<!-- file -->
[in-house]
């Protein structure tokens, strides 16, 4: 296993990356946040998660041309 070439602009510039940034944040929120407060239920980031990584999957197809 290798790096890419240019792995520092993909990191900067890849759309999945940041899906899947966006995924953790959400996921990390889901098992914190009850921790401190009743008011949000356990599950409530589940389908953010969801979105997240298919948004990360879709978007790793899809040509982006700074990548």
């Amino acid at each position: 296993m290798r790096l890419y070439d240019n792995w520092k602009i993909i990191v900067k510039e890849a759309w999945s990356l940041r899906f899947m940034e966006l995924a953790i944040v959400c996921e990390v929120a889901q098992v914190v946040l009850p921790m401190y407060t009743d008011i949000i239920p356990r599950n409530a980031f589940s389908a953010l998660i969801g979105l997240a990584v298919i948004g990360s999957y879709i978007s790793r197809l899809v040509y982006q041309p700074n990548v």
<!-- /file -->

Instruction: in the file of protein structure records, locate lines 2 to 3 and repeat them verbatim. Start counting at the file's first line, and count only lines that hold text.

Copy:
């Protein structure tokens, strides 16, 4: 296993990356946040998660041309 070439602009510039940034944040929120407060239920980031990584999957197809 290798790096890419240019792995520092993909990191900067890849759309999945940041899906899947966006995924953790959400996921990390889901098992914190009850921790401190009743008011949000356990599950409530589940389908953010969801979105997240298919948004990360879709978007790793899809040509982006700074990548």
């Amino acid at each position: 296993m290798r790096l890419y070439d240019n792995w520092k602009i993909i990191v900067k510039e890849a759309w999945s990356l940041r899906f899947m940034e966006l995924a953790i944040v959400c996921e990390v929120a889901q098992v914190v946040l009850p921790m401190y407060t009743d008011i949000i239920p356990r599950n409530a980031f589940s389908a953010l998660i969801g979105l997240a990584v298919i948004g990360s999957y879709i978007s790793r197809l899809v040509y982006q041309p700074n990548v």